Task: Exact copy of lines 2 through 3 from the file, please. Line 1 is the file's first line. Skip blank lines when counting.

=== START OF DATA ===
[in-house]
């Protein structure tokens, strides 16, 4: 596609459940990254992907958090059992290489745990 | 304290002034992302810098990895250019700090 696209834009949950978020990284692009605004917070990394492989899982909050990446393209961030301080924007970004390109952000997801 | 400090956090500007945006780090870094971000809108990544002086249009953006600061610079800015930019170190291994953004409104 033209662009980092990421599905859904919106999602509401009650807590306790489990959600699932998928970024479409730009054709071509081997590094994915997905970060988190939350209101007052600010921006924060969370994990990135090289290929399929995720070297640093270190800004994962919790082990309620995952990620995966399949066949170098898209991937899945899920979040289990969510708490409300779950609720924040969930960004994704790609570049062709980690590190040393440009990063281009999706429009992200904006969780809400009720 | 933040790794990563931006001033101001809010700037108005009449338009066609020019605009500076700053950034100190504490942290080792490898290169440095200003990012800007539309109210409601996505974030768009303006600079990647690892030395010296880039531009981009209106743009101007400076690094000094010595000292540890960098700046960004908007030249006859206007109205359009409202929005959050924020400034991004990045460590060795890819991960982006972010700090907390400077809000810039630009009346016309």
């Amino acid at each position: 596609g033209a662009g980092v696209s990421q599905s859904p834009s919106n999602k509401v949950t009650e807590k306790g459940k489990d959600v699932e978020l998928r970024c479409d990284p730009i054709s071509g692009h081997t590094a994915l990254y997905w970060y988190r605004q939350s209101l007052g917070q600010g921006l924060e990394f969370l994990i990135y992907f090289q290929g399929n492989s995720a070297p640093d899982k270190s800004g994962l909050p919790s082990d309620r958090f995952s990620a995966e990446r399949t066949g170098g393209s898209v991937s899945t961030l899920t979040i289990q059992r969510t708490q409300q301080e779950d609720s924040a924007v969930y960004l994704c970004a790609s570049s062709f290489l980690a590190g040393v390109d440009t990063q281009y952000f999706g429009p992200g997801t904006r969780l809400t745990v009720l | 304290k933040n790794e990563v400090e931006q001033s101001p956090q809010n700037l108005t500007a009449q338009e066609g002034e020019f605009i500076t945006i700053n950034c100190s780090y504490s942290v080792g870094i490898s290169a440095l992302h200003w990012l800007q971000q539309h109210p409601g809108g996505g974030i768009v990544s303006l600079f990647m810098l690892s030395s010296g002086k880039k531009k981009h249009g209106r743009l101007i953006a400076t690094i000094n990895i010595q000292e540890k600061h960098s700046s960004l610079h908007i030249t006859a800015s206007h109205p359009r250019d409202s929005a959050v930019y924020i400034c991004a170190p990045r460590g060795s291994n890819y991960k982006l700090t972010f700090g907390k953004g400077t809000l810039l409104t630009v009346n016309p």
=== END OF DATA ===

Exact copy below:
């Protein structure tokens, strides 16, 4: 596609459940990254992907958090059992290489745990 | 304290002034992302810098990895250019700090 696209834009949950978020990284692009605004917070990394492989899982909050990446393209961030301080924007970004390109952000997801 | 400090956090500007945006780090870094971000809108990544002086249009953006600061610079800015930019170190291994953004409104 033209662009980092990421599905859904919106999602509401009650807590306790489990959600699932998928970024479409730009054709071509081997590094994915997905970060988190939350209101007052600010921006924060969370994990990135090289290929399929995720070297640093270190800004994962919790082990309620995952990620995966399949066949170098898209991937899945899920979040289990969510708490409300779950609720924040969930960004994704790609570049062709980690590190040393440009990063281009999706429009992200904006969780809400009720 | 933040790794990563931006001033101001809010700037108005009449338009066609020019605009500076700053950034100190504490942290080792490898290169440095200003990012800007539309109210409601996505974030768009303006600079990647690892030395010296880039531009981009209106743009101007400076690094000094010595000292540890960098700046960004908007030249006859206007109205359009409202929005959050924020400034991004990045460590060795890819991960982006972010700090907390400077809000810039630009009346016309």
């Amino acid at each position: 596609g033209a662009g980092v696209s990421q599905s859904p834009s919106n999602k509401v949950t009650e807590k306790g459940k489990d959600v699932e978020l998928r970024c479409d990284p730009i054709s071509g692009h081997t590094a994915l990254y997905w970060y988190r605004q939350s209101l007052g917070q600010g921006l924060e990394f969370l994990i990135y992907f090289q290929g399929n492989s995720a070297p640093d899982k270190s800004g994962l909050p919790s082990d309620r958090f995952s990620a995966e990446r399949t066949g170098g393209s898209v991937s899945t961030l899920t979040i289990q059992r969510t708490q409300q301080e779950d609720s924040a924007v969930y960004l994704c970004a790609s570049s062709f290489l980690a590190g040393v390109d440009t990063q281009y952000f999706g429009p992200g997801t904006r969780l809400t745990v009720l | 304290k933040n790794e990563v400090e931006q001033s101001p956090q809010n700037l108005t500007a009449q338009e066609g002034e020019f605009i500076t945006i700053n950034c100190s780090y504490s942290v080792g870094i490898s290169a440095l992302h200003w990012l800007q971000q539309h109210p409601g809108g996505g974030i768009v990544s303006l600079f990647m810098l690892s030395s010296g002086k880039k531009k981009h249009g209106r743009l101007i953006a400076t690094i000094n990895i010595q000292e540890k600061h960098s700046s960004l610079h908007i030249t006859a800015s206007h109205p359009r250019d409202s929005a959050v930019y924020i400034c991004a170190p990045r460590g060795s291994n890819y991960k982006l700090t972010f700090g907390k953004g400077t809000l810039l409104t630009v009346n016309p």